The trading of securities on the B3 may be suspended at the request of a company in anticipation of a material announcement. Trading may also be suspended on the initiative of the B3 or the CVM, among other reasons, based on or due to a belief that a company has provided inadequate information regarding a significant event or has provided inadequate responses to inquiries by the CVM or the B3.
Pursuant to CVM Rule # 358, of January 3, 2002, the CVM revised and consolidated the requirements regarding the disclosure and use of information related to material facts and acts of publicly held companies, including the disclosure of information in the trading and acquisition of securities issued by publicly held companies.
- Such requirements include provisions that:
- establish the concept of a material fact that gives rise to reporting requirements. Material facts include decisions made by the controlling shareholders, resolutions of the general meeting of shareholders and of management of the Company, or any other facts related to the Company’s business (whether occurring within the Company or otherwise somehow related thereto) that may influence the price of its publicly traded securities, or the decision of investors to trade such securities or to exercise any of such securities’ underlying rights;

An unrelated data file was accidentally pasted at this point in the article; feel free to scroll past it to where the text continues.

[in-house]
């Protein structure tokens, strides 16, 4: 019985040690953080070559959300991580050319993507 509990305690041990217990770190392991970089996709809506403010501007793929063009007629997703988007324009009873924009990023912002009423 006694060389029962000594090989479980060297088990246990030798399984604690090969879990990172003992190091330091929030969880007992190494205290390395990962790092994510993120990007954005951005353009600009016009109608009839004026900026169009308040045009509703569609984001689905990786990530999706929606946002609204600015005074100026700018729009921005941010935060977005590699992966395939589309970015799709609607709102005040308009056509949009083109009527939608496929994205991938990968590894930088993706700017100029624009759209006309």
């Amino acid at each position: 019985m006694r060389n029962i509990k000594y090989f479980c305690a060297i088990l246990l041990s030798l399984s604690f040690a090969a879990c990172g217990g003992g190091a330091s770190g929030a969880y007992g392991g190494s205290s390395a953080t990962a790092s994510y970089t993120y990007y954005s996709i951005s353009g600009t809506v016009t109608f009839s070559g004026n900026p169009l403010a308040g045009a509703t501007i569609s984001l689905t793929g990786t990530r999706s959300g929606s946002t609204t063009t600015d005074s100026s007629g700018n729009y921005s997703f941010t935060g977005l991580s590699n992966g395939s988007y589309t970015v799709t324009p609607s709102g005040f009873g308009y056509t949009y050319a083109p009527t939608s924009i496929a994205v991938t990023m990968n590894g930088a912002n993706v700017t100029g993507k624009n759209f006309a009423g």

- specify examples of facts that are considered to be material, which include, among others, the execution of shareholders’ agreements providing for the transfer of control, the entry or withdrawal of shareholders that maintain any managing, financial, technological or administrative function with or contribution to the Company, and any corporate restructuring undertaken among related companies;
- oblige the officer of investor relations, controlling shareholders, other executive officers, members of its board of directors, members of the audit committee and other advisory boards to disclose material facts;
- require simultaneous disclosure of material facts to all markets in which the corporation’s securities are admitted for trading;
- require the acquirer of a controlling stake in a corporation to publish material facts, including its intentions as to whether or not to de-list the corporation’s shares, within one year;
- establish rules regarding disclosure requirements in the acquisition and disposal of a material stockholding stake; and
- restrict the use of insider information.